Twitter's recent move to bolster its anti-abuse policy is a positive step in fostering more respect on the web, say observers, but it also demonstrates the ongoing difficulty of quashing online harassment.
Earlier this week, Twitter announced that in an attempt to identify and mitigate online harassment, it was improving its abuse-reporting system.
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The company says the changes make it easier to report harassing tweets and more effectively block abusive accounts.
"The days of the Wild West are over, in terms of the internet — it's starting to grow up, as are the social media platforms," says Kirsten Thompson, a counsel in the National Technology Group at Canadian law firm McCarthy Tetrault.
While she applauds Twitter's new safeguards, she is dubious that social media sites can totally silence the haters.
"Any dedicated troll out there will find a way around it."
In a post on the site's blog on Dec. 2, Twitter's director of product management and user safety acknowledged that the millions of daily tweets "can sometimes include content that violates our rules around harassment and abuse and we want to make it easier to report such content."
More effective reporting
Twitter seems to be responding to past criticism that its anti-abuse mechanisms were inadequate, says Jeff Jarvis, a social media commentator and author of Public Parts: How Sharing in the Digital Age Improves the Way We Work and Live.
Jarvis says he has had run-ins with trolls and imposters on Twitter, and found that the site's existing forms made reporting these incidents "rather difficult."
"It was almost as if they were trying to discourage it, frankly."
He says one of the reasons there's so much trolling on Twitter is because of its open nature — while it is possible to make Twitter accounts private, because the platform is often used as a self-promotion tool most users choose to keep theirs public.
Users on Facebook and Google Plus can choose who reads their posts, but that doesn't necessarily make them impervious to abuse.
According to a recent survey in the U.S. by Rad Campaign, Lincoln Park Strategies and Craig Newmark — the founder of Craigslist — more than 60 per cent said they had been harassed on Facebook.
The survey also found that 42 per cent said they "were unsure how to respond effectively."
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Jarvis says Twitter is taking a positive step in neutralizing insulting posts, but says "bad actors" can always sign up for a new account under a different name to continue their harassment.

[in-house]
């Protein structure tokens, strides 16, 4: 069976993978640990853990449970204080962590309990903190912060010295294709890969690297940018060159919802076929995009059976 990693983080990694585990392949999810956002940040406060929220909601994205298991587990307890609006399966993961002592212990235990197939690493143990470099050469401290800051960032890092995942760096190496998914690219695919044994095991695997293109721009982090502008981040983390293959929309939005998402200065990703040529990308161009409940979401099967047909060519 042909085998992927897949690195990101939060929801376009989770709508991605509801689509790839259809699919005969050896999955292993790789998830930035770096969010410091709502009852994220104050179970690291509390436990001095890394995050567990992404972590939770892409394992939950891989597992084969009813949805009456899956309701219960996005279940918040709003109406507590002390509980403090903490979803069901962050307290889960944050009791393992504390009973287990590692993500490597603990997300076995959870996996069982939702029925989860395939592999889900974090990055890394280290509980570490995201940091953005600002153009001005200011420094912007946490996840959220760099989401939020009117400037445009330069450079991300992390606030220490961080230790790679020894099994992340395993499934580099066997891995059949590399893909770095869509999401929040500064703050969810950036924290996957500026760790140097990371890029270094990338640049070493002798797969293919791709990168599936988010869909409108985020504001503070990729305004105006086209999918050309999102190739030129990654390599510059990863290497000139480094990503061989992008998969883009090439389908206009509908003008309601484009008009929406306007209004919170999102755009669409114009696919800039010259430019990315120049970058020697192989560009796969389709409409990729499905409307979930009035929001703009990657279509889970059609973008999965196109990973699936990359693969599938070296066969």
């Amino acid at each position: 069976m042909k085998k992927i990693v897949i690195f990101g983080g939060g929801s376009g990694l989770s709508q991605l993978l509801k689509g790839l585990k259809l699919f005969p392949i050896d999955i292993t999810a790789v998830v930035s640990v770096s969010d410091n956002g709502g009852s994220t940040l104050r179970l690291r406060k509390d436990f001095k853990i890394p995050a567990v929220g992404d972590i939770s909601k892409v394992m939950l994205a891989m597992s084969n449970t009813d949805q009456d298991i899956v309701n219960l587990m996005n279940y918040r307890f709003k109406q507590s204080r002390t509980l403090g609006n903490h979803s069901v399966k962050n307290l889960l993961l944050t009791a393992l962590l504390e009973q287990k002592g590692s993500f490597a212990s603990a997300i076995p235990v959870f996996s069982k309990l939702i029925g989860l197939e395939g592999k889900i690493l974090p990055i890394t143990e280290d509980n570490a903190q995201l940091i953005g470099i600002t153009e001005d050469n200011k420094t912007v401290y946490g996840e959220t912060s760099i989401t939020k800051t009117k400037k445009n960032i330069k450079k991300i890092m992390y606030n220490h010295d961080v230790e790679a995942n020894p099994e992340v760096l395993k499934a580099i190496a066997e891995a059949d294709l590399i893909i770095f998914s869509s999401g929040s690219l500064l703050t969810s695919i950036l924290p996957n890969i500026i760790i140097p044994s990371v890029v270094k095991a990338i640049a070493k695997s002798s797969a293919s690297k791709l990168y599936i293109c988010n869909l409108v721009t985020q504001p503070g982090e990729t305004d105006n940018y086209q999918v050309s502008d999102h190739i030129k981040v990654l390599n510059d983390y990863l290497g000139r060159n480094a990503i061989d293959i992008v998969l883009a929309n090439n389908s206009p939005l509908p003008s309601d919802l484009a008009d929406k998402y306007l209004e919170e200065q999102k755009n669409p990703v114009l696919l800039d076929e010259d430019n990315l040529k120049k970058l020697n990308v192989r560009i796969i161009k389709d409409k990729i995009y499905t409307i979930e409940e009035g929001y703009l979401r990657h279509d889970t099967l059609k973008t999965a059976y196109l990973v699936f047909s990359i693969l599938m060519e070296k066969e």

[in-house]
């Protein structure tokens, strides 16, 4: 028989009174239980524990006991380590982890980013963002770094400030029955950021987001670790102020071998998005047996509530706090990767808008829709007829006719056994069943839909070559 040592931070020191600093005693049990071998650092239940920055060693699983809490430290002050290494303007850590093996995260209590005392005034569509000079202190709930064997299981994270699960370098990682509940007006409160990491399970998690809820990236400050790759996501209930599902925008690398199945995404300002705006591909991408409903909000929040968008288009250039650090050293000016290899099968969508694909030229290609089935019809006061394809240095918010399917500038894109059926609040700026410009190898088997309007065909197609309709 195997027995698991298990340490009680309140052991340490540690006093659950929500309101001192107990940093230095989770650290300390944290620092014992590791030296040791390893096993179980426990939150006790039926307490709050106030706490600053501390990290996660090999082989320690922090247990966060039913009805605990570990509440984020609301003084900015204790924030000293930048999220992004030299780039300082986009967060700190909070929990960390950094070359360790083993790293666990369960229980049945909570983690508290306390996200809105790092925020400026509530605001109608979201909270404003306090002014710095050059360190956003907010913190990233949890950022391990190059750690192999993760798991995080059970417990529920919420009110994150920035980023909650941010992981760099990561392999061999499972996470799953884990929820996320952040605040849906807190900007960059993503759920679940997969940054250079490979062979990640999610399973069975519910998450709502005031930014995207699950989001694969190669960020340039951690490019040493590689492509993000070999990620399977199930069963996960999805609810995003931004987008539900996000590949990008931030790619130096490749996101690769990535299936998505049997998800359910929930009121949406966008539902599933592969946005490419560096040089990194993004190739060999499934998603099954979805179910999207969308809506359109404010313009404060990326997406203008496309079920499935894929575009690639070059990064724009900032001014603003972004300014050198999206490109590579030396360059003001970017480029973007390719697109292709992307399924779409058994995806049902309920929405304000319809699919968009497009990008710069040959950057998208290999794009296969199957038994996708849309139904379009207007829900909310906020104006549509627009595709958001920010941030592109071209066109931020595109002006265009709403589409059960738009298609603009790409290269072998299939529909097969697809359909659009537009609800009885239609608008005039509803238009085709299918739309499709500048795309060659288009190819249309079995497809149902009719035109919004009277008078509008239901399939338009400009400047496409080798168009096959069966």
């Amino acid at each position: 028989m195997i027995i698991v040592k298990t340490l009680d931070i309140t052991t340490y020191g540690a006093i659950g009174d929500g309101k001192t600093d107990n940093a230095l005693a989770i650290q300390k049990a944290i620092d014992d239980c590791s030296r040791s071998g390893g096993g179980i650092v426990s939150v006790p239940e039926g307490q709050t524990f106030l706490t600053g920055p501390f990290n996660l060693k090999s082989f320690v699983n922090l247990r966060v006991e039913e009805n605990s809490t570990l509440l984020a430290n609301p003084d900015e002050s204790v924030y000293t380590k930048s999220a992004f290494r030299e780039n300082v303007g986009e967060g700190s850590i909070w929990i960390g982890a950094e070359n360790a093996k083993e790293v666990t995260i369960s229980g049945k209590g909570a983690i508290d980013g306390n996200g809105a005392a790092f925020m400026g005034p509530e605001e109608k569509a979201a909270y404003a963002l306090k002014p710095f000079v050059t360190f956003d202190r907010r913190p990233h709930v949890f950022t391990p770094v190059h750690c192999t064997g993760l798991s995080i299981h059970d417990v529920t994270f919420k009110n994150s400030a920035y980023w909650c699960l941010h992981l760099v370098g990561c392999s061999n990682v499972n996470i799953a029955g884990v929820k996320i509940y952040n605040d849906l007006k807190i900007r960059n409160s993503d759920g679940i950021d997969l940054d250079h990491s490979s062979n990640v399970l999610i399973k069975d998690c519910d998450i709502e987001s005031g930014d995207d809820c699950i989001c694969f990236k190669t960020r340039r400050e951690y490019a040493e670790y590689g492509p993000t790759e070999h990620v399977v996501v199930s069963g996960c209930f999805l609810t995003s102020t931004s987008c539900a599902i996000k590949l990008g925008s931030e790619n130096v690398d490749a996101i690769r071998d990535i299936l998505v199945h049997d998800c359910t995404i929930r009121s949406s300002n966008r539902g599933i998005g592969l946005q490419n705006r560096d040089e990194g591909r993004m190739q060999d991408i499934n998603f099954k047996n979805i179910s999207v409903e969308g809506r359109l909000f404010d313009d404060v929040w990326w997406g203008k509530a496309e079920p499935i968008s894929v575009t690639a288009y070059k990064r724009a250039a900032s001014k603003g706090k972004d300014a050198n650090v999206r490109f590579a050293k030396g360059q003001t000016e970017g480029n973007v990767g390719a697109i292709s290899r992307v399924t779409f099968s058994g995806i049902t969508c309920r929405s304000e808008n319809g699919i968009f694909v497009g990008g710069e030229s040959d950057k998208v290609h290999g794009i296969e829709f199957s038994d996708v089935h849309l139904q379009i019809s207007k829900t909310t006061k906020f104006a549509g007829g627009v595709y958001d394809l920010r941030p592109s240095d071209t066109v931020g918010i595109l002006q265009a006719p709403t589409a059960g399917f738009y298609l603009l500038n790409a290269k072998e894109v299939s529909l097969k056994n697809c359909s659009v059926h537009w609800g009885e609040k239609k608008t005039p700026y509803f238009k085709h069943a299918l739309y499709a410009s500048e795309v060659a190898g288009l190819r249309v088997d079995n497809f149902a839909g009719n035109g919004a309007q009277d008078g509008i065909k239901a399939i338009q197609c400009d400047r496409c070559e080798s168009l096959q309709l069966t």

He says that establishing civility online is the shared responsibility of social media sites and their users.
"If you look at what motivates trolls, it's attention, it's disruption, it's causing other people pain. So the first rule of internet activity is, don't feed the trolls," says Jarvis.
"The art of this is finding ways of giving trolls less attention."
'Don't feed the trolls'
Jarvis says one example of this arose after nude photos of celebrities such as Jennifer Lawrence were leaked online this past summer. Many users on sites like Twitter and Reddit not only refused to share links to the photos, but also shamed people who did.
"That was the first hopeful sign in the development of a new norm," says Jarvis.
One of the reasons online threats are so prevalent is because they're easy to make and because the perpetrator is often anonymous, says David Fraser, a technology and privacy lawyer at the Halifax firm McInnes Cooper.
Some people have suggested banning online anonymity as a way of fostering greater respect on social media. But that argument ignores the benefits of a hidden identity for whistleblowers and people protesting oppressive governments, says Fraser.
If you insist on real names on Twitter, "you also have the possible effect of ruining what Twitter is," says Fraser.
Establishing a 'reasonable threat'
Cases of online harassment are increasingly showing up in courtrooms, but there's still a lot of debate about what constitutes a reasonable threat, says Fraser.
The U.S. Supreme Court is currently hearing a case involving a Pennsylvania man who made rape and death threats, in the form of rap lyrics, against his estranged wife on Facebook in 2010.
Anthony Elonis maintains it is free speech and that he never intended to follow through with his boasts, but the prosecution is arguing that it's not about actual intent, but rather whether his ex-wife genuinely feared for her life.
Recent changes to Canadian laws regarding online harassment have been driven by "a victim's rights agenda," that doesn't mean it's easier to prosecute people who utter threats, says Thompson of McCarthy Tetrault.
Any court case revolving around online harassment needs to determine whether the victim believed it to be a reasonable threat — and that hinges largely on perception.
"The difficulty with the perception of the victim is that people perceive things differently. A rape threat against LeBron James will be very different from a rape threat against a 13-year-old high school student," says Thompson.
She says that when it comes to an online harassment case, a court will also weigh evidence that would confirm or discredit the severity of a given threat.
"For instance, if I say, 'I didn't mean it,' but I also happen to have made threats of shooting somebody before and have a loaded gun and a prior conviction, then saying I didn't mean it is probably not going to withstand evidentiary scrutiny.
"Similarly with a victim, somebody who is a target of these things can't simply retaliate by saying, 'He threatened to shoot me' if it's in the context of an ongoing relationship where there's constant joking about [shooting guns]."